Tuesday, June 14, 2005

No More NPR or PBS? (But plenty of Fox for everyone)

To add to Cassdems post a few days ago, I think this needs some attention unless we want to continue to dumb down the masses and continue mass media consolidation. In my opinion, Democrats are most generally at less of an advantage and non-corporate people for the most part. The backbone of the party comes from past old union/labor families, minorities, and immigrants who were quite conservative in nature. How in the world are these descendents, who might also be less fortunate than the upper-class and corporations who get tax write-offs for their contributions, going to have a crack at privately funding news and entertainment sources that contain a balanced and objective report? As the media is ever-consolidating, privately-owned, and most likely to be of the neoconservative ideology of late, how will the public ever receive any other views other than the view of the Republican party line and know nothing else? I know what many Republicans say: tough luck. Go for the money and then you can influence with your views. "Free market". That's what capitalism is made of. Social Darwinism at it's finest. In other words, only the strong survive (especially on the global level!). Again, this is an unsaid moral value of the Republican party. Is this how it's going to be? It's not the America I grew up in then.

This is from an e-mail I received from MoveOn:

"A House panel has voted to eliminate all public funding for NPR and PBS, starting with "Sesame Street," "Reading Rainbow," and other commercial-free children's shows. If approved, this would be the most severe cut in the history of public broadcasting, threatening to pull the plug on Big Bird, Cookie Monster and Oscar the Grouch.

The cuts would slash 25% of the federal funding this year—$100 million—and end funding altogether within two years.1 In particular, the loss could kill beloved children's shows like "Sesame Street," "Clifford the Big Red Dog," "Arthur" and "Postcards from Buster." Rural stations and those serving low-income communities might not survive. Other stations would have to increase corporate sponsorships.

This shameful vote is only the latest partisan assault on public TV and radio. The Corporation for Public Broadcasting, which exists to shield public TV and radio from political pressure, is now chaired by Kenneth Tomlinson, a staunch Republican close to the White House. Tomlinson has already forced one-sided conservative programs on the air, even though Tomlinson's own surveys show that most people consider NPR "fair and balanced" and they actually trust public broadcasting more than commercial network news.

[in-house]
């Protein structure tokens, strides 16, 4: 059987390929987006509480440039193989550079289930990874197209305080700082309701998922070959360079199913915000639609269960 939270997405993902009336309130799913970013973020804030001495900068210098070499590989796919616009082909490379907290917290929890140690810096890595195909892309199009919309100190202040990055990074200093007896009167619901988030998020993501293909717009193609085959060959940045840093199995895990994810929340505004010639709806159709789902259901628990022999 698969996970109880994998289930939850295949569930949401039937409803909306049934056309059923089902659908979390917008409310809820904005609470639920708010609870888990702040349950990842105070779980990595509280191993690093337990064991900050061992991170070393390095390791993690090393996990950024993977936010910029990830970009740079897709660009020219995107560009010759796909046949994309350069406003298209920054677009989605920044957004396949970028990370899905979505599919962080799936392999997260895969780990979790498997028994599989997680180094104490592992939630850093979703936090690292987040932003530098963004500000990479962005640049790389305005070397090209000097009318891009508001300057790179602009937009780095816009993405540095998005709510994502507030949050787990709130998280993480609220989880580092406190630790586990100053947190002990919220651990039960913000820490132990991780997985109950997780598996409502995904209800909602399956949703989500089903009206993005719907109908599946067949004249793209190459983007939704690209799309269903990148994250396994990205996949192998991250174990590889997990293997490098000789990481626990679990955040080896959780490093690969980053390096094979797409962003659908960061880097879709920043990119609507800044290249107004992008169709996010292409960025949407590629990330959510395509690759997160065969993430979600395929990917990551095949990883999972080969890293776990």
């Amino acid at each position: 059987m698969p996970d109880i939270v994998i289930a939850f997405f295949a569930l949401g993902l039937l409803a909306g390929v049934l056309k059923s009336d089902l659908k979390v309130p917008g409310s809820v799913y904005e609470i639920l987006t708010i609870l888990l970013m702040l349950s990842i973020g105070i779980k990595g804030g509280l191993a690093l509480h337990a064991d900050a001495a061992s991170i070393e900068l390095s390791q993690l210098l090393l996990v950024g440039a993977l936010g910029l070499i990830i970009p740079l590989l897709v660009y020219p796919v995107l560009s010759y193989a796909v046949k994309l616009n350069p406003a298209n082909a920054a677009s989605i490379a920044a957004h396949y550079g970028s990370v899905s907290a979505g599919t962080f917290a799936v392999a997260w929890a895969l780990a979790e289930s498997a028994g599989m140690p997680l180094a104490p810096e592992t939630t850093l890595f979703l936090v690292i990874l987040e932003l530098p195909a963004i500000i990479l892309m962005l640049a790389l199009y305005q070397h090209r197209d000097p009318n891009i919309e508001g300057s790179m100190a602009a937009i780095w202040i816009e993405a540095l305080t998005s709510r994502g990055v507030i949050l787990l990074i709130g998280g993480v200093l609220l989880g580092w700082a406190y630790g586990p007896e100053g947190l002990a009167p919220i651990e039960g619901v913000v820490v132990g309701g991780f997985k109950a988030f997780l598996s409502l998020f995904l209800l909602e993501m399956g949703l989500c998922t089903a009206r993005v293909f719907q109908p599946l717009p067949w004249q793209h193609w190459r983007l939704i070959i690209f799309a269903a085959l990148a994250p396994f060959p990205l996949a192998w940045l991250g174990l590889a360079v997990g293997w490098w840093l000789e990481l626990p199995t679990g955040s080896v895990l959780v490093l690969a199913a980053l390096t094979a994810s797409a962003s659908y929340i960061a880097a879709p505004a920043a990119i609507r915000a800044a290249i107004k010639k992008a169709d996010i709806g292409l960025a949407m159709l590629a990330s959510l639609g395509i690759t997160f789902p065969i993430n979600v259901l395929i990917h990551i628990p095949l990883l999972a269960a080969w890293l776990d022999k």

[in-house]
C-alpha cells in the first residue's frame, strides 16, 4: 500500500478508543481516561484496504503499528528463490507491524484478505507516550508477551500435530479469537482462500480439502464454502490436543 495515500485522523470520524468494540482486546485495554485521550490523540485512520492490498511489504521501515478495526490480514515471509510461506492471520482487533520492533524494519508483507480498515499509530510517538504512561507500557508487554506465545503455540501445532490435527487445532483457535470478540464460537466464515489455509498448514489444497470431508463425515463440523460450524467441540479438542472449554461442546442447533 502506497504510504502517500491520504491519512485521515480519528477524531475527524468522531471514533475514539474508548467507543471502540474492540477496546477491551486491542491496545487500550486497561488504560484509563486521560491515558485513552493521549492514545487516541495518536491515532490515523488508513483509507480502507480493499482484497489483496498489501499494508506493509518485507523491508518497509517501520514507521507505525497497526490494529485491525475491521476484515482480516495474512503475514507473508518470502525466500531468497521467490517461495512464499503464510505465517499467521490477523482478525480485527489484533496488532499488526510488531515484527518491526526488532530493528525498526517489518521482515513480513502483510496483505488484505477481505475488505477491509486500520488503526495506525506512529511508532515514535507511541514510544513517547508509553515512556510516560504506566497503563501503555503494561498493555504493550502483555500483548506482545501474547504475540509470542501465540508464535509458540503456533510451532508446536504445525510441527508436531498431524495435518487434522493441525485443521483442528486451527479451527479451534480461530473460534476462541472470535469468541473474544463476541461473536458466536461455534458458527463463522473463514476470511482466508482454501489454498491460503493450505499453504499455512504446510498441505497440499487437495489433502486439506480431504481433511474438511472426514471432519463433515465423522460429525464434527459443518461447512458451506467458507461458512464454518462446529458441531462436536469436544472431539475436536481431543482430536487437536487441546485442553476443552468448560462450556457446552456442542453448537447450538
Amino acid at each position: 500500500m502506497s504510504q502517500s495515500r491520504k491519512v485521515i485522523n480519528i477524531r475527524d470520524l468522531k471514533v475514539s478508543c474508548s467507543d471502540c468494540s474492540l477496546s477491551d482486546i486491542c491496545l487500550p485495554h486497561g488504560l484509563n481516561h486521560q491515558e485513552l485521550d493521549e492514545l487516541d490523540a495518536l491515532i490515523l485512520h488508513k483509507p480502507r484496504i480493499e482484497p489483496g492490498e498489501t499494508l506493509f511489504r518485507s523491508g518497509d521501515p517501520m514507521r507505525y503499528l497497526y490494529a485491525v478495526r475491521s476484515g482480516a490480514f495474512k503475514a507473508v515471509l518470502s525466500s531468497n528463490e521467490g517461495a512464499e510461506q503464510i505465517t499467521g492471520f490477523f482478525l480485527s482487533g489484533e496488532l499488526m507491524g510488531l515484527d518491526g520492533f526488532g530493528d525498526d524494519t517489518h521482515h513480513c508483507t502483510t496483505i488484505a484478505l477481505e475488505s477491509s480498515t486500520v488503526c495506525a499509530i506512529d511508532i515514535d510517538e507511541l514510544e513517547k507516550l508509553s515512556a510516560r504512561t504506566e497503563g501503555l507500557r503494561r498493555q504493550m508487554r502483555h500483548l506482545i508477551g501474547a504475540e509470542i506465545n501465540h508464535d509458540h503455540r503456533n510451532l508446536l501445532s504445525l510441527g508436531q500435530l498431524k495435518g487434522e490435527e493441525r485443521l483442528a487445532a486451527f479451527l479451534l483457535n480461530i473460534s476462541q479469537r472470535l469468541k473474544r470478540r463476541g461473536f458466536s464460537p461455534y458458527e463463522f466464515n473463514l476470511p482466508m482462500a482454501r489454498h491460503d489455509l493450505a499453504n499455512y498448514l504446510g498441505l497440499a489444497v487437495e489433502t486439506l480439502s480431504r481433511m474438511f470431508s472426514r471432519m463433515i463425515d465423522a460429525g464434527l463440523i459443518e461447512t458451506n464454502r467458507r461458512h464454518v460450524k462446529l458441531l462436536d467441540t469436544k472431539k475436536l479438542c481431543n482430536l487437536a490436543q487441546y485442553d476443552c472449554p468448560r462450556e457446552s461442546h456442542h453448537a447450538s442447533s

Tomlinson also spent taxpayer dollars on a witch hunt to root out "liberal bias," including a secret investigation of Bill Moyers and PBS' popular investigative show, "NOW." Even though the public paid for the investigation, Tomlinson has refused to release the findings.3

The lawmakers who proposed the cuts aren't just trying to save money in the budget—they're trying to decimate any news outlets who question those in power. This is an ideological attack on our free press.

Talk about bad timing. Every day brings another story about media consolidation. Radio, TV stations and newspapers are increasingly controlled by a few massive corporate conglomerates trying to maximize profits at the expense of quality journalism. Now more than ever, we need publicly funded media who will ask hard questions and focus on stories that affect real people, instead of Michael Jackson and the runaway bride.

As the House and Senate consider this frightening effort to kill public broadcasting, they need to hear from its owners—you.


1. "Public Broadcasting Targeted By House," Washington Post, June 10, 2005

2. "CPB's 'Secrets and Lies': Why the CPB Board Hid its Polls Revealing Broad Public Support for PBS and NPR," Center for Digital Democracy, April 27, 2005

3. "Republican Chairman Exerts Pressure on PBS, Alleging Biases," New York Times, May 2, 2005

Please, either go to the MoveOn website or contact your congresspeople directly. I listen to NPR everyday on AM920 out of Purdue, West Lafayette. As my child may possibly be going to Purdue next year, it has been nice to keep up on all the things going on in Lafayette and on the Purdue campus. I hear all kinds of different views and stories than what I don't hear on mainstream radio & TV news. It also beats the heck out of having to listen to Rush Limbaugh everyday on our local station. Air America cannot even be picked up in this area. The closest pick-up on the airways begins around the Kokomo/Marion areas coming from Ohio. Regarding NPR, it would be very sad if this branch of education for the masses was stopped because it couldn't keep up with funding. This is like killing the symphony and the ballet. Believe it or not, some of us still prefer the "symphony and the ballet" over reality TV and Elimi-date. On PBS, we would miss out on shows like NOVA (my favorite) and many Indiana-based political talk shows that keep me up-to-date on regional issues.

***Note: This may not reflect the views of all others within the party. This is my opinion only as most of my posts will be. The Democratic party tends to be a free-thinking party with diverse views and we do not all tow the party line if we think it's wrong.

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